Fertility Network UK
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Is it right to be forced to 'babysit' a heavily pregnant colleague?

My boss is very much aware that my husband and I have had 3 failed cycles of IVF. Within my job I am mobile around the area, and have twice now been put into the very uncomfotable position of working with an 8 month pregnant colleague as she can't be left on her own. There are plenty of other staff that could do this, so is it fair for me to ask for this not to happen?

5 Replies

That;s a really difficult one - if your boss knows your situation I think it is unfair to ask you to do this but we all know that people who haven't been through infertility just don't 'get it'. He or she may just not realise how hard this is for you (I appreciate I don't know all the facts and am being very charitable here)

Your next step perhaps depends on the relationship you have with your boss - do you think you could have a word and explain how difficult you find this and ask if someone else could step in instead. As I said it is difficult because you won't want to jeopardise your job in any way. Or do you have a trusted colleague who would speak to your boss (or offer to take over instead?)

I hope you do get this resolved, it must be very hard and the only other crumb of comfort I could offer is that if you don't find a resolution, it will only be very short term

best wishes



Hiya pinkangel, I find it hard to be around or work with other women who are preggy but thankfully my colleagues know my situation. I would explain my feelings to your boss and hopefully someone else can do it. I wish you good luck.


It's so difficult as no answer is going to solve the problem, and it's all personal feeling.

Personally I never get upset seeing other women pregnant as long as I know the women, or working closely with them (I work with 6 women, 4 of whom are pregnant) as you rarely really know how hard it was for them to get pregnant. Don't get me wrong I have days where I see someone I don't know driving a car with "baby on board" stickers and want to scratch their eyes out! And don't even get me started on my "permanently pregnant" neighbour - every time I hear her shout at one of her crying babies (3 in as many years) it breaks my heart.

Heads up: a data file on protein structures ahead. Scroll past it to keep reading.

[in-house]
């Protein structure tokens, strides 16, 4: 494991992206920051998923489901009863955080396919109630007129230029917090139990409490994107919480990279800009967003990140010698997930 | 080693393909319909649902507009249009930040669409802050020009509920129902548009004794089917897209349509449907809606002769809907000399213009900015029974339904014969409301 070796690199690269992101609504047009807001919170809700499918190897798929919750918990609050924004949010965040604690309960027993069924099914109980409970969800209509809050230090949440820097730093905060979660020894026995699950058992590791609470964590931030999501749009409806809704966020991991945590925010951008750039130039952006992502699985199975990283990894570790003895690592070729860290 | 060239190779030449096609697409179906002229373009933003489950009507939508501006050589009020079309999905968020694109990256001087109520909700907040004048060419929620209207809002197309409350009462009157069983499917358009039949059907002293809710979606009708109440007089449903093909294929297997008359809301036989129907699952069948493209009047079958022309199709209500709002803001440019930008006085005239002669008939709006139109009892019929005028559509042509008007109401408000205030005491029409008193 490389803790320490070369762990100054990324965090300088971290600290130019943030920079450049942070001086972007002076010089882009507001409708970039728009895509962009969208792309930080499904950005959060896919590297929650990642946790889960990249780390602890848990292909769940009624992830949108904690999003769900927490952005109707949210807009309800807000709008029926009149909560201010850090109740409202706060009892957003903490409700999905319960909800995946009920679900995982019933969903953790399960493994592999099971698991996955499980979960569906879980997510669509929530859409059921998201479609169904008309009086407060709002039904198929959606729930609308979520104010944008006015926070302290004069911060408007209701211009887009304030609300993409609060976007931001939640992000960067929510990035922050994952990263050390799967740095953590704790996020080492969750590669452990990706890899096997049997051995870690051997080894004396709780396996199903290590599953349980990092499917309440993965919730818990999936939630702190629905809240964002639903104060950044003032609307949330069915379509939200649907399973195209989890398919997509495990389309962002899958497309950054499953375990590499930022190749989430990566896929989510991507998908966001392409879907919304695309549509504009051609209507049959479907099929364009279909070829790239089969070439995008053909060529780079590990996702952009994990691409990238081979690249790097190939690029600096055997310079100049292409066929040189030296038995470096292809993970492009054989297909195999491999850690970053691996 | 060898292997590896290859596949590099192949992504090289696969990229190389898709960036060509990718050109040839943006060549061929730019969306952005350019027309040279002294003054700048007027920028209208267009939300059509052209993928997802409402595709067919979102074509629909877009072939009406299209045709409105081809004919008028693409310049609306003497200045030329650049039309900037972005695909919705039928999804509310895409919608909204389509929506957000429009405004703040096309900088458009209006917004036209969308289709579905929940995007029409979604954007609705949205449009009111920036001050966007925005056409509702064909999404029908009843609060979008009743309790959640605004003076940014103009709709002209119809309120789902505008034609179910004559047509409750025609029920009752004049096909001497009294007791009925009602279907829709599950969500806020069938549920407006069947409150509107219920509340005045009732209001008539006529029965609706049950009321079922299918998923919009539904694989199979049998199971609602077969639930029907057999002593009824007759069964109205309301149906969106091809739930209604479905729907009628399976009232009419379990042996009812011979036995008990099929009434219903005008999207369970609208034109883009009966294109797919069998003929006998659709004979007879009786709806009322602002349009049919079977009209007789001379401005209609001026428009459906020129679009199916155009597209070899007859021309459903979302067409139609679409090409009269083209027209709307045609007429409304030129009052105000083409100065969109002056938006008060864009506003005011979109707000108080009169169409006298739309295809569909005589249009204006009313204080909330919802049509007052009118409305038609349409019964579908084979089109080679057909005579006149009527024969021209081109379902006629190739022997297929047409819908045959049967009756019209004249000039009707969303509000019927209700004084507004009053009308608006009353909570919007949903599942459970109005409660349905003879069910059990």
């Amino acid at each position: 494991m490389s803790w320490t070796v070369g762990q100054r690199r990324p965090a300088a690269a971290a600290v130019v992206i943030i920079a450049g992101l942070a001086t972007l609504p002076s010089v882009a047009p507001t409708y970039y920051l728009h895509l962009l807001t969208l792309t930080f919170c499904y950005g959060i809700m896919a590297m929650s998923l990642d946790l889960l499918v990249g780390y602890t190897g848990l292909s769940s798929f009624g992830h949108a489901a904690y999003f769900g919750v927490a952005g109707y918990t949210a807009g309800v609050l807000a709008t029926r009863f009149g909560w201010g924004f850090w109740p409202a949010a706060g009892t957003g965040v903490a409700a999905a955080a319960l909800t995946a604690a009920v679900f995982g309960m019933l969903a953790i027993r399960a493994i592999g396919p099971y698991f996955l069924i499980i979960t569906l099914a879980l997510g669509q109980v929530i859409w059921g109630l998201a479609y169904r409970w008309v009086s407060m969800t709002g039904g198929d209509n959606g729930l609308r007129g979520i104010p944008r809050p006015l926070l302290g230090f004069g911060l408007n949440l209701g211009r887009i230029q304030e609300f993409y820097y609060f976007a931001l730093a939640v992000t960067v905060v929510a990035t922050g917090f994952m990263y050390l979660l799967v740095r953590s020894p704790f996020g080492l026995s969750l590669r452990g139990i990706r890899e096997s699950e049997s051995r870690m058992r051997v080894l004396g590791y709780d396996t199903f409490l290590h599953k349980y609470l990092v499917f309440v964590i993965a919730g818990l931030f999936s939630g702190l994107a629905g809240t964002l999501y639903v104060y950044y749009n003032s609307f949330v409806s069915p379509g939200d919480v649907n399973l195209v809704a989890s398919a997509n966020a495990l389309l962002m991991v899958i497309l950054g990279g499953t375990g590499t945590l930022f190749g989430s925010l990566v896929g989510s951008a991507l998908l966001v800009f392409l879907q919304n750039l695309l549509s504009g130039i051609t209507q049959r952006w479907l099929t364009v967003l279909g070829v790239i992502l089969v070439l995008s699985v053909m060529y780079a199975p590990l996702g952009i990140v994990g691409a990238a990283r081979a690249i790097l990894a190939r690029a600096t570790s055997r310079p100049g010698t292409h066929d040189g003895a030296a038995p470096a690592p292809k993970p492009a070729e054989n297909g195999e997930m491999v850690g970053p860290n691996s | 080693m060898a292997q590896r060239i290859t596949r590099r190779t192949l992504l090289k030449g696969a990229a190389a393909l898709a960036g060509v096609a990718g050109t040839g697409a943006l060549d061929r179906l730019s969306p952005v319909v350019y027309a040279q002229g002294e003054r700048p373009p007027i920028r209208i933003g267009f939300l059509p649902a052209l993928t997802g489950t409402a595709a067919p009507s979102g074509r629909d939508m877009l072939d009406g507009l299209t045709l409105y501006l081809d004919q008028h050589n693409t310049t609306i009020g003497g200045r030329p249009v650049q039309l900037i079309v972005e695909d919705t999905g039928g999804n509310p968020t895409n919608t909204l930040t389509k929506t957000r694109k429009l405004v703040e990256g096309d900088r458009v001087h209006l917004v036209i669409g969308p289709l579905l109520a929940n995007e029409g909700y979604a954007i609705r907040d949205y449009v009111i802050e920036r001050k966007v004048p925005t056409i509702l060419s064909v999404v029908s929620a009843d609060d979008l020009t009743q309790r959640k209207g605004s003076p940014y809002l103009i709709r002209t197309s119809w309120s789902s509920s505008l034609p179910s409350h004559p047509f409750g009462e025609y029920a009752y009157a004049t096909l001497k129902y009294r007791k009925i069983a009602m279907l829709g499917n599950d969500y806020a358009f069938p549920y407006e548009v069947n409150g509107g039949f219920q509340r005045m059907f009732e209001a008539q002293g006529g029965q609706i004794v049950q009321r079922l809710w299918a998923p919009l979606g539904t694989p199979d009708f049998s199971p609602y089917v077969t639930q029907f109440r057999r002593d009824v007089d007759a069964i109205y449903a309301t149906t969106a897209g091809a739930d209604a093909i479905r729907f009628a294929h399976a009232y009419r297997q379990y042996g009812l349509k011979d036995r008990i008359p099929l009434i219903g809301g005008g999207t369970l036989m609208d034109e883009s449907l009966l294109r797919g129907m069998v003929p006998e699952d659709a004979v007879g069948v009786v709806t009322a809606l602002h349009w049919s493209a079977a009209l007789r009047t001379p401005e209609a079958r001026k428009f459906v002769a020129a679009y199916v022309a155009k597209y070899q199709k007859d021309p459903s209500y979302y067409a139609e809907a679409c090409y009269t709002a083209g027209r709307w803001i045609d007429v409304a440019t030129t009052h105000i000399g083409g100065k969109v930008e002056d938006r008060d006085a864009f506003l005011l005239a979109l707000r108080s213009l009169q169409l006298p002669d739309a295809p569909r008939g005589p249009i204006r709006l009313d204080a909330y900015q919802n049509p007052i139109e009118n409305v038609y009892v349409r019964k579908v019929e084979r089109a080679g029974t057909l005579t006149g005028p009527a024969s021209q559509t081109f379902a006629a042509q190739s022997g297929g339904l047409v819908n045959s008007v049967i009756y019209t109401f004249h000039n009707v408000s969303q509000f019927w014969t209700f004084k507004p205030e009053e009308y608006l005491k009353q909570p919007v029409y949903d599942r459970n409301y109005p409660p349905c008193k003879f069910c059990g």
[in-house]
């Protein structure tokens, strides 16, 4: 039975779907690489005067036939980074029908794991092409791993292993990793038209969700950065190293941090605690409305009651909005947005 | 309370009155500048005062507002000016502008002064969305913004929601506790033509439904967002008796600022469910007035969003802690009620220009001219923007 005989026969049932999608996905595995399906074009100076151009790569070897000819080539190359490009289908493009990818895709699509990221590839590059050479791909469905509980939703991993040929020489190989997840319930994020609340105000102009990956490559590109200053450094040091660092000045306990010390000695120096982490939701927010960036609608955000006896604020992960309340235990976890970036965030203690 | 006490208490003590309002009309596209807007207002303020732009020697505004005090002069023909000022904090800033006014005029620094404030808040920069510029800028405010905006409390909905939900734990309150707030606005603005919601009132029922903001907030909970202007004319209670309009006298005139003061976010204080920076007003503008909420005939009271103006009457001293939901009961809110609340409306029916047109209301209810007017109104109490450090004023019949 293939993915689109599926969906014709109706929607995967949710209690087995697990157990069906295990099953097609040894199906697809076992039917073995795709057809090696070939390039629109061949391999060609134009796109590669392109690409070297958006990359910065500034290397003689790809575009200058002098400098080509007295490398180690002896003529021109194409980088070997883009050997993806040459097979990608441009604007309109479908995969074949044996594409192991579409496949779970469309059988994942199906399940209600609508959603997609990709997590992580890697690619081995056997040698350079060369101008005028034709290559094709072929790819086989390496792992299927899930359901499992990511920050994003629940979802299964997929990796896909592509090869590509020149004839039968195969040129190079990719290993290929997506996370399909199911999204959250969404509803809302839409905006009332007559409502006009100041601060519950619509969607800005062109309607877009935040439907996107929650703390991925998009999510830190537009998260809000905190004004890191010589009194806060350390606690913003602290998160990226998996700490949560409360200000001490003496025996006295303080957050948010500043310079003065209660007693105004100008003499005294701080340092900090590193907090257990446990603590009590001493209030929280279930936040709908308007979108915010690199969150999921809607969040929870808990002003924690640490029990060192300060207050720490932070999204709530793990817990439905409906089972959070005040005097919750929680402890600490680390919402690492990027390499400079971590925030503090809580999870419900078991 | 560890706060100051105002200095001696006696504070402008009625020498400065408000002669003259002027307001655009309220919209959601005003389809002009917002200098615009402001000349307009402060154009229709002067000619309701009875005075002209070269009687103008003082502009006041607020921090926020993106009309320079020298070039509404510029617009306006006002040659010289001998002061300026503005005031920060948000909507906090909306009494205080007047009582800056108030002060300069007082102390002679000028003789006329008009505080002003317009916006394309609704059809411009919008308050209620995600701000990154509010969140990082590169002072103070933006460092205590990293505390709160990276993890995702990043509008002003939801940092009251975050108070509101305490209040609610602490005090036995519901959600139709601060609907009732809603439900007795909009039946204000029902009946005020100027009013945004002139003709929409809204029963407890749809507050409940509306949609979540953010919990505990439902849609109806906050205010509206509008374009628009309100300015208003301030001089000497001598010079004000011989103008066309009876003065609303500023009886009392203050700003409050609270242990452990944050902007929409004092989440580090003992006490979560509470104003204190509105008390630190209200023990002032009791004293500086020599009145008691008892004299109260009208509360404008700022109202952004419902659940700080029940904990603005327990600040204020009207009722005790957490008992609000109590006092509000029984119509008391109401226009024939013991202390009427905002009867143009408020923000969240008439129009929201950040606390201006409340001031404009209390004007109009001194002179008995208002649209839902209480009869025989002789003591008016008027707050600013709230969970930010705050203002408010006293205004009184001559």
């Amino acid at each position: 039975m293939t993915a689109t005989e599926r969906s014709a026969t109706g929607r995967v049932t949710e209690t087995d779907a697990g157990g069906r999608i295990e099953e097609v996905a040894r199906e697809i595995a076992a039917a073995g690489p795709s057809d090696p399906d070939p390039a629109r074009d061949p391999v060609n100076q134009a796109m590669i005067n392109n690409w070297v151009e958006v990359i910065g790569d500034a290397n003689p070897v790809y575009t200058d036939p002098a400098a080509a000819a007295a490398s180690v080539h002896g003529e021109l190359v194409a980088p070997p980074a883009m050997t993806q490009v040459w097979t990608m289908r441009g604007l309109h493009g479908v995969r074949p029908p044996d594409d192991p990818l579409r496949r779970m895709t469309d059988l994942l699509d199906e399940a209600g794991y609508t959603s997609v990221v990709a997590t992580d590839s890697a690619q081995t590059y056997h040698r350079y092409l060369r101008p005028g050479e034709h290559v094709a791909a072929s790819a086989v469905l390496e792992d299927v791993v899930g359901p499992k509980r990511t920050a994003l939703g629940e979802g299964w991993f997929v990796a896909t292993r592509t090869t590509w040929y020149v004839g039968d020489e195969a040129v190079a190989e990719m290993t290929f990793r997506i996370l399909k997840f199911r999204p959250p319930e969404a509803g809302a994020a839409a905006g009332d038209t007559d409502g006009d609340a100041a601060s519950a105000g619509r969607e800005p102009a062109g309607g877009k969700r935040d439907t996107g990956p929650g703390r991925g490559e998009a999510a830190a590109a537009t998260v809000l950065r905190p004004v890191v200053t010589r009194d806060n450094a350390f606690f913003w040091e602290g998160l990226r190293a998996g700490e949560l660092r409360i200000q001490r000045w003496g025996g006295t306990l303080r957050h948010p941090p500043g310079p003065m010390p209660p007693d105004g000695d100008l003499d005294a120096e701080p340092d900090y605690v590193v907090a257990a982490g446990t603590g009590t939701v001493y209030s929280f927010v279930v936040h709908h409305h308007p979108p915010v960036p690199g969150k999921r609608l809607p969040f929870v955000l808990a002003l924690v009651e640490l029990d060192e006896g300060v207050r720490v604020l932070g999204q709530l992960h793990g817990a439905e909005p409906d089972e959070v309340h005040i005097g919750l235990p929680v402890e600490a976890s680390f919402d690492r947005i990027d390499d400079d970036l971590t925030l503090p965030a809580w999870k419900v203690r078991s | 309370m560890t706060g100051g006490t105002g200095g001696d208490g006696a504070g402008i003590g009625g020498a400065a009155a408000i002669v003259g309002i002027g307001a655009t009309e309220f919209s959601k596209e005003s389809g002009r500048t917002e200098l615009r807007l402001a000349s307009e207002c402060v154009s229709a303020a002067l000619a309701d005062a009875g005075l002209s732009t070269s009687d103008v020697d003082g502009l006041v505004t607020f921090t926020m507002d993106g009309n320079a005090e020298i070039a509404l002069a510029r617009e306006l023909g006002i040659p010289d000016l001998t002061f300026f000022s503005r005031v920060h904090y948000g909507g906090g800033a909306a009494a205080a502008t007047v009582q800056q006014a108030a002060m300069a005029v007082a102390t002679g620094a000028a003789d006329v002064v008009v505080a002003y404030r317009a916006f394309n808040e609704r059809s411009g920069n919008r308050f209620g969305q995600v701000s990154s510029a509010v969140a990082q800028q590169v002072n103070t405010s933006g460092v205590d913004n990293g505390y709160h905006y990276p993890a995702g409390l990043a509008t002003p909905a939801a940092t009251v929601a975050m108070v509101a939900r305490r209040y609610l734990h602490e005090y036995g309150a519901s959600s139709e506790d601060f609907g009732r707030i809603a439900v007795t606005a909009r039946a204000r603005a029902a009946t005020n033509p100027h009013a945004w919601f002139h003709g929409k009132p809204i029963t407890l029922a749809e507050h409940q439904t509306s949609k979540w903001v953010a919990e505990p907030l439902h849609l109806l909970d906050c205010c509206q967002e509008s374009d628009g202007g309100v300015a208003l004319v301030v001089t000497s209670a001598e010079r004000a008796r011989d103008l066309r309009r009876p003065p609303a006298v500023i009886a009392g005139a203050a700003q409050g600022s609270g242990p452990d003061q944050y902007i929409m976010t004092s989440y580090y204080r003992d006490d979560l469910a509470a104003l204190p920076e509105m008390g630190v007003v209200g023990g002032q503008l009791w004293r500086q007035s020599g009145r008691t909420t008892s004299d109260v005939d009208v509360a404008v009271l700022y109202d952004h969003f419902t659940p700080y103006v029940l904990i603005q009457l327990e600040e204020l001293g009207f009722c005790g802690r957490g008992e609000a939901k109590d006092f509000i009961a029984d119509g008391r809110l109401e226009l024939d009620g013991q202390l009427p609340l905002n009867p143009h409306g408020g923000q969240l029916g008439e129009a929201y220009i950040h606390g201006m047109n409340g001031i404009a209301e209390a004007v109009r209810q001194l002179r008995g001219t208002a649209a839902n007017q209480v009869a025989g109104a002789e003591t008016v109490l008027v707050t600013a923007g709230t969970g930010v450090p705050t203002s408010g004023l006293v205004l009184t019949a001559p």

I think I'm playing devils advocate here and not making much sense! What I'm trying to say is that as much as you may feel your boss is being insensitive, would you feel bad if a happily married woman was working with a recently widowed woman? Maybe you should have a frank discussion with them. Put it to them that they wouldn't expect someone who had just had a child die support someone expecting a baby, and infertility is often a bereavement many times over for some people.

I don't think I'm making much sense today sorry - I think my hormones are messing my head up!!!

Hope you feel ok honey - sorry I don't think i've helped have I, at very least I may have made you laugh at my stupidity ;) x x x


I think it would be the case of asking if there was an alternative as you find it upsetting, therefore it will impact on your ability to perform, and your relationship with your colleague. It's hard because it is hard to judge what is right, and you possibly feel differently depending what day it is anyway, you need to be clear that you're happy working together as part of a wider team, but it is painful one-on-one working. Whilst your boss may be able to help, they could also say no.

I also think you need to think about how you are managing your emotional position, as it isn't healthy for you to be having to actively avoid pregnant women for ever. So you need some support for developing a mechanism for being around pregnant women. One thing I use is to remember that someone else being pregnant has no impact whatsoever on my life and future. Some days, this works, other days it is harder. Whatever, when I get through a day without hurting myself I remember to mentally congratulate myself. e.g. when at a party which unexpectedly had a baby and lots of people cooing around it, whilst I didn't go and hold the baby, I also didn't run out crying (my preferred reaction), and so when I left I was really pleased with myself for handling the situation.

Hope this helps.

FG x


If your boss knows then he/she is being insensitive to your position. Tell them that whilst you are happy to assist in most situations this is one that you can no longer assist with as it is too upsetting. As you say there are plenty of others that can do this. Good luck xx


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